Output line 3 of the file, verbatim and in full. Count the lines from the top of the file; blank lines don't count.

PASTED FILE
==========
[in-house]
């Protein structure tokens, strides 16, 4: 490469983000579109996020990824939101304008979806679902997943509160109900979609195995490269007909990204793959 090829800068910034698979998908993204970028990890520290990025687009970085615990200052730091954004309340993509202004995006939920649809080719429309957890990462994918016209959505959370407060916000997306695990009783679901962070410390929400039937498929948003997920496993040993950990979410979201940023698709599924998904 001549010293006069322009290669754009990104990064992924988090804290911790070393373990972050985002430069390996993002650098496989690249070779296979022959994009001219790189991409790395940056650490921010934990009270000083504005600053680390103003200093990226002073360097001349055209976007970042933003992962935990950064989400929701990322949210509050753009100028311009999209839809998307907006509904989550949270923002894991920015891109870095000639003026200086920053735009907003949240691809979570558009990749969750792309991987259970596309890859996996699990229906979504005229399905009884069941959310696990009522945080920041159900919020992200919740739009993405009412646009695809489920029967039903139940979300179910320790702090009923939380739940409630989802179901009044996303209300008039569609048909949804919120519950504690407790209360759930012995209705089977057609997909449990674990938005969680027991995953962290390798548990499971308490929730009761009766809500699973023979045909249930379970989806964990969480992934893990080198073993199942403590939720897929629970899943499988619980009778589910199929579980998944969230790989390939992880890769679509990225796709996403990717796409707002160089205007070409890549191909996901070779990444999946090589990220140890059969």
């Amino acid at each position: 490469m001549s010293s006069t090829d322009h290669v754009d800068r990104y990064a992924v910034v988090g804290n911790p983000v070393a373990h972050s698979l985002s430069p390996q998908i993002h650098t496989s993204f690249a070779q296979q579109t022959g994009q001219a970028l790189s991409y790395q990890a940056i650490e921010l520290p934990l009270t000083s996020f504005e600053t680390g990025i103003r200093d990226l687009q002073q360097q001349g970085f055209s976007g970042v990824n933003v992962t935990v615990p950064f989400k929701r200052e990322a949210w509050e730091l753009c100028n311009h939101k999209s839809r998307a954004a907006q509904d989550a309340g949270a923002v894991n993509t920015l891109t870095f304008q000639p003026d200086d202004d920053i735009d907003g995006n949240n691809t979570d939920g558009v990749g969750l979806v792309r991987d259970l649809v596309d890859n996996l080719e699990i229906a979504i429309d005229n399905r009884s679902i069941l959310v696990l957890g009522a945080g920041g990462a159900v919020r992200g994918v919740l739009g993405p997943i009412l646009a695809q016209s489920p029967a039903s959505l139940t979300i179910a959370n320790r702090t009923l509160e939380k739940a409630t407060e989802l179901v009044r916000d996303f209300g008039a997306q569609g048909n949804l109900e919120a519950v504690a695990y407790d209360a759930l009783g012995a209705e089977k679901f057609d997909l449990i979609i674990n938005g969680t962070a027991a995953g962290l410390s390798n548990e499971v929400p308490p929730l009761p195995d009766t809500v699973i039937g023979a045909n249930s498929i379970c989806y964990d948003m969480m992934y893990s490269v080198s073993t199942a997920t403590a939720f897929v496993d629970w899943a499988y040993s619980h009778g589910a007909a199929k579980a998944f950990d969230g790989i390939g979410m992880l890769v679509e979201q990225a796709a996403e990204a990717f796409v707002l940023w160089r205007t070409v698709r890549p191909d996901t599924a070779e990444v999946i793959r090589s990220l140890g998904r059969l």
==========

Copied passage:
């Amino acid at each position: 490469m001549s010293s006069t090829d322009h290669v754009d800068r990104y990064a992924v910034v988090g804290n911790p983000v070393a373990h972050s698979l985002s430069p390996q998908i993002h650098t496989s993204f690249a070779q296979q579109t022959g994009q001219a970028l790189s991409y790395q990890a940056i650490e921010l520290p934990l009270t000083s996020f504005e600053t680390g990025i103003r200093d990226l687009q002073q360097q001349g970085f055209s976007g970042v990824n933003v992962t935990v615990p950064f989400k929701r200052e990322a949210w509050e730091l753009c100028n311009h939101k999209s839809r998307a954004a907006q509904d989550a309340g949270a923002v894991n993509t920015l891109t870095f304008q000639p003026d200086d202004d920053i735009d907003g995006n949240n691809t979570d939920g558009v990749g969750l979806v792309r991987d259970l649809v596309d890859n996996l080719e699990i229906a979504i429309d005229n399905r009884s679902i069941l959310v696990l957890g009522a945080g920041g990462a159900v919020r992200g994918v919740l739009g993405p997943i009412l646009a695809q016209s489920p029967a039903s959505l139940t979300i179910a959370n320790r702090t009923l509160e939380k739940a409630t407060e989802l179901v009044r916000d996303f209300g008039a997306q569609g048909n949804l109900e919120a519950v504690a695990y407790d209360a759930l009783g012995a209705e089977k679901f057609d997909l449990i979609i674990n938005g969680t962070a027991a995953g962290l410390s390798n548990e499971v929400p308490p929730l009761p195995d009766t809500v699973i039937g023979a045909n249930s498929i379970c989806y964990d948003m969480m992934y893990s490269v080198s073993t199942a997920t403590a939720f897929v496993d629970w899943a499988y040993s619980h009778g589910a007909a199929k579980a998944f950990d969230g790989i390939g979410m992880l890769v679509e979201q990225a796709a996403e990204a990717f796409v707002l940023w160089r205007t070409v698709r890549p191909d996901t599924a070779e990444v999946i793959r090589s990220l140890g998904r059969l």